Polarization and the Media
Rules for covering the Senate trial highlight changes in how we get the news.
The NYT has a piece on the rules that are being instituted for the coverage of Trump’s impeachment trial in the Senate: Even C-Span Is Piqued: Senate Puts Limits on Trial Coverage.
Journalists are up in arms about new restrictions on their movement inside the Capitol, which they say will prevent them from easily interviewing lawmakers about the proceedings. The rules, negotiated by Republican Senate leadership, have yet to be written down, causing confusion among reporters and the Capitol Police expected to enforce them.
Even sedate C-Span is aggrieved, calling on the Senate to allow its television crews to document the trial, instead of the government-controlled cameras that — as was the case during Bill Clinton’s trial 21 years ago — will limit what viewers see and hear inside the Senate chamber.
In regards to the cameras, while it would be preferable from a production and documentary point of view for C-Span to run the cameras, I am not surprised by this rule. First, the Republican majority would like to curtail as much drama as possible. Hence, fixed, government-controlled cameras fit the bill. Second, the Senate is still using rules from the Johnson impeachment as the basis of the current proceeding. As such, it is no shock that they are using the TV rules from the 1990s.
“Those cameras operate under very strict guidelines: They show the person who is speaking, and maybe some wide shots,” Terry Murphy, vice president for programming at C-Span, said in an interview. “They can’t show others reacting or listening. Having our own cameras in there would allow us to cover the trial with a much more full picture of what’s going on.”
C-Span wrote to the Senate majority leader, Mitch McConnell, in December, formally requesting access. As of Saturday, the network had heard nothing back.
The issues of restrictions of access to Senators by reporters is more troubling if one is interested in thorough coverage. But, of course, that isn’t the goal of the majority and so curtailments are not a surprise.
Along those lines, the following really struck me:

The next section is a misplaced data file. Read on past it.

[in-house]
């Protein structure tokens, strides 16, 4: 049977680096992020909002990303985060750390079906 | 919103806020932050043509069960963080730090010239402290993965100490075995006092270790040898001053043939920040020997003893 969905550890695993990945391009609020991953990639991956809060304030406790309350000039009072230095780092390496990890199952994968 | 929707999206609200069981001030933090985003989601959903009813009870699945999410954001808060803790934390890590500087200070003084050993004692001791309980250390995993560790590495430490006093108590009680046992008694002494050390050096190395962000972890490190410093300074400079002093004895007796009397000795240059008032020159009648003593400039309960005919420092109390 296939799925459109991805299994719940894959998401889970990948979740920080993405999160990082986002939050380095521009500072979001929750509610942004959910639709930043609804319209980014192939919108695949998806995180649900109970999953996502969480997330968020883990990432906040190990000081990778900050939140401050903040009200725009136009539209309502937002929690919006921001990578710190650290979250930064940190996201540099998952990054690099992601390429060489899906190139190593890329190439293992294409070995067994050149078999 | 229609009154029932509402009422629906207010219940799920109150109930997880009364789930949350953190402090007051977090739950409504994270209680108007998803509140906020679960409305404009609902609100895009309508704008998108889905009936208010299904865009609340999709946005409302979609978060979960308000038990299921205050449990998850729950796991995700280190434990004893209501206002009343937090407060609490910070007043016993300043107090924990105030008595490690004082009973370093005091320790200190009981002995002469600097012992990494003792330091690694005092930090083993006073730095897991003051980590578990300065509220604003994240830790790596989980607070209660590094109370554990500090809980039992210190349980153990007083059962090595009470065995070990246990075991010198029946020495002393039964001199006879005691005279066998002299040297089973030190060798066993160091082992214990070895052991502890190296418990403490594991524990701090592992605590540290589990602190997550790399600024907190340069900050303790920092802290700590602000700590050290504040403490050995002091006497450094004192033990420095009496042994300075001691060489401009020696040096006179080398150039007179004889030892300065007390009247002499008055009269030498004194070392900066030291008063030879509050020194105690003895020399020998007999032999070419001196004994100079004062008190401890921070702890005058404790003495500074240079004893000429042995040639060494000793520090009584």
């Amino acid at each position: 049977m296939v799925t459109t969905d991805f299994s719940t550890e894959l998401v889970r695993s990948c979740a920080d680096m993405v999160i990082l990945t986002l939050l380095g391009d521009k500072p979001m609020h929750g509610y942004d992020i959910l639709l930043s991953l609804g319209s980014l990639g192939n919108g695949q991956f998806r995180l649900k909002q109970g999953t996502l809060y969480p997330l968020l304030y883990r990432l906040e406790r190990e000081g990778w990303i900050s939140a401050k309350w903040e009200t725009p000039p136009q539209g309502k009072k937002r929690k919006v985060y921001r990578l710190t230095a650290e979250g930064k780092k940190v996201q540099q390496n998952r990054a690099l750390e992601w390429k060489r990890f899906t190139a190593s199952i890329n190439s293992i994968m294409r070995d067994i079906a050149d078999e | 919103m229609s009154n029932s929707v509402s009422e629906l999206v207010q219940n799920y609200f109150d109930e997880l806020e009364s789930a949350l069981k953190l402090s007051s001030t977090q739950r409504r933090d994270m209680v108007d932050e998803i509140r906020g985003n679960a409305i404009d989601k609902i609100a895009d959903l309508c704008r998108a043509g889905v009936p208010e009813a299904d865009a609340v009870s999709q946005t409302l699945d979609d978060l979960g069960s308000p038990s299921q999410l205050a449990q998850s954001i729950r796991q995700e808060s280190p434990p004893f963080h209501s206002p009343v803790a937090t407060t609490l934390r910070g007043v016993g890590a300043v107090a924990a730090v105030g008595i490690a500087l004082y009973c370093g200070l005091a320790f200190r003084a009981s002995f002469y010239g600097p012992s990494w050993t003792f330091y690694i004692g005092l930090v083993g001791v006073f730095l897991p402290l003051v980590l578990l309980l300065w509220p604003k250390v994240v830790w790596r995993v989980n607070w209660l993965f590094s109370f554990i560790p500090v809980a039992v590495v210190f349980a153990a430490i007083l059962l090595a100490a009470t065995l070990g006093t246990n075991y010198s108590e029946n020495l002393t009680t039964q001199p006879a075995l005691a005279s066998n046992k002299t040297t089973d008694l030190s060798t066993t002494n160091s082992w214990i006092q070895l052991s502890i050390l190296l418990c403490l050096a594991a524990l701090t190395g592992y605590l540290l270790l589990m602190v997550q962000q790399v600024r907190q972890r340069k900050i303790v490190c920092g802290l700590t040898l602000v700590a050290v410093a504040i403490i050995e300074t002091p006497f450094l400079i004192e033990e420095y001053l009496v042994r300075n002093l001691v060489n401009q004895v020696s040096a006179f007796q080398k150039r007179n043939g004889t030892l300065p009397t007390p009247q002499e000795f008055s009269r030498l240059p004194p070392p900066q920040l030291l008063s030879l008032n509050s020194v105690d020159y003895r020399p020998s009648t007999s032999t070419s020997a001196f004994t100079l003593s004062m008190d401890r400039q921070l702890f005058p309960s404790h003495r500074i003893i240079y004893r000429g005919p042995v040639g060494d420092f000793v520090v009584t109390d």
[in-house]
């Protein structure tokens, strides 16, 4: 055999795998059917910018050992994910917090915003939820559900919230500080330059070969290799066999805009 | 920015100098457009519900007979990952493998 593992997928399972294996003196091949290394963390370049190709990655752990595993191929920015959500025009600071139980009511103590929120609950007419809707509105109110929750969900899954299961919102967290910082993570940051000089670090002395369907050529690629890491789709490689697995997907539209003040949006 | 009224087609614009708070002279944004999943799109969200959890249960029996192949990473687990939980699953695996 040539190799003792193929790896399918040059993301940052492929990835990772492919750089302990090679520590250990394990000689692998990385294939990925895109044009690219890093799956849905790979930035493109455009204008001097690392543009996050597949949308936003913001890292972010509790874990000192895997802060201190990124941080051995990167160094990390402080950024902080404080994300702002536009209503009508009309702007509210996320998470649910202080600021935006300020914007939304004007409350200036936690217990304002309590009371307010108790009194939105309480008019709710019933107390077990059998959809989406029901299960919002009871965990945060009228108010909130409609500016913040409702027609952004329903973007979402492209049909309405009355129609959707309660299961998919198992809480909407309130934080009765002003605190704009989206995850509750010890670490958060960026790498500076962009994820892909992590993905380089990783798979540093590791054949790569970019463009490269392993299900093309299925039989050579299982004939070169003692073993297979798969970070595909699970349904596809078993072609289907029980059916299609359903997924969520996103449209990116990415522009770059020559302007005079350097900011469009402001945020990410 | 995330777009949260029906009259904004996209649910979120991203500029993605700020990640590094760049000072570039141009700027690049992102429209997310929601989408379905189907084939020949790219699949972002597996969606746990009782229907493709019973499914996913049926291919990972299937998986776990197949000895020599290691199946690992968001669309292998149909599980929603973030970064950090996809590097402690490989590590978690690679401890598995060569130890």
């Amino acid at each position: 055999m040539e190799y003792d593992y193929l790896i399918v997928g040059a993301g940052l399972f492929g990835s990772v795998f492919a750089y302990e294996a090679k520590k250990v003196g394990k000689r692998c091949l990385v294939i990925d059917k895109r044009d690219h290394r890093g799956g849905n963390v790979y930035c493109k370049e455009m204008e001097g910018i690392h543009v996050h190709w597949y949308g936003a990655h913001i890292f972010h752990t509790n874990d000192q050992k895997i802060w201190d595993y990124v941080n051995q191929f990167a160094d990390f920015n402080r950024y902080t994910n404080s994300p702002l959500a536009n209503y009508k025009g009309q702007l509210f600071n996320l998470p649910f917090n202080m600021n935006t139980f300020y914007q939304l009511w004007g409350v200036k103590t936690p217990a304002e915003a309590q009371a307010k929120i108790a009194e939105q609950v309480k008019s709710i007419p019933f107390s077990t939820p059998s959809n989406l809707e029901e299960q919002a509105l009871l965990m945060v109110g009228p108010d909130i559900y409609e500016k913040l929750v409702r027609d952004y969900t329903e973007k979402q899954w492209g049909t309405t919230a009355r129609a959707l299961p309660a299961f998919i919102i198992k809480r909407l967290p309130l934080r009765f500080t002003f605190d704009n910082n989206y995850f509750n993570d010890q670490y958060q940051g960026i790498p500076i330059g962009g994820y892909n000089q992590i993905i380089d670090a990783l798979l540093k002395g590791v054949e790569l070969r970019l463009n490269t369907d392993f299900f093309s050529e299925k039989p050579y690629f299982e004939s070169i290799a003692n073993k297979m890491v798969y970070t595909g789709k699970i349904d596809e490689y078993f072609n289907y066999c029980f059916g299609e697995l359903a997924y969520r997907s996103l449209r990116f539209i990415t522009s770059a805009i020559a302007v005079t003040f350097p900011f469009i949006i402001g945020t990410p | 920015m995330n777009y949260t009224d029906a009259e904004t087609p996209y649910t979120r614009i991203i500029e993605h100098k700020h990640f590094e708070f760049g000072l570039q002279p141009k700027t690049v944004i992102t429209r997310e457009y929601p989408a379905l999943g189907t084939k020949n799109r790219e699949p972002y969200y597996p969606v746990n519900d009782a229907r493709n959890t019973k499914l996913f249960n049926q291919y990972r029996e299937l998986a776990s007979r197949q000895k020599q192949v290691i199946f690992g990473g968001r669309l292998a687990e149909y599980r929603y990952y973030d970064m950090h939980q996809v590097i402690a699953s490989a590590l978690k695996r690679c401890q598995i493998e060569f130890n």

“There’s long been this understanding that we both serve the same people at the end of the day, and that it’s a mutually beneficial relationship,” said Sarah Wire, a Los Angeles Times reporter who leads a committee of congressional correspondents. “Senators want to talk to us because they know we’re communicating their message to their voters back home.”
She is appealing to a paradigm that is breaking down, if not already largely gone. There was a time when yes, Senators needed the local papers, radio stations, and TV channels to be the conduit of their messages back to their constituents. Now there are multiple means to accomplish this.
Not only can Senators use social media for direct connections, the main conduit is clearly more partisan-based media platforms. The dust-up between Senator McSally (R-AZ) and a CNN reporter this week illustrates this.
McSally then took to social media and Fox News to bask in the glow of sticking it to CNN. And, of course, Team Trump responded as well:
One’s mileage may vary on CNN, FNC, McSally, and so forth, but this is all a clear indication of the ongoing breakdown of a shared media narrative. It certainly show the significant severing of the relationship between the local media and members of Congress.
The more we, as citizens and voters, occupy different media universes, the worse it is for democracy. It certainly fuels polarization and tribalism.
In McSally’s case, it also show that she firmly believes her only chance of being elected to the Senate (remember: she lost her election and is serving in an appointed capacity) is to embrace the Trumpist approach.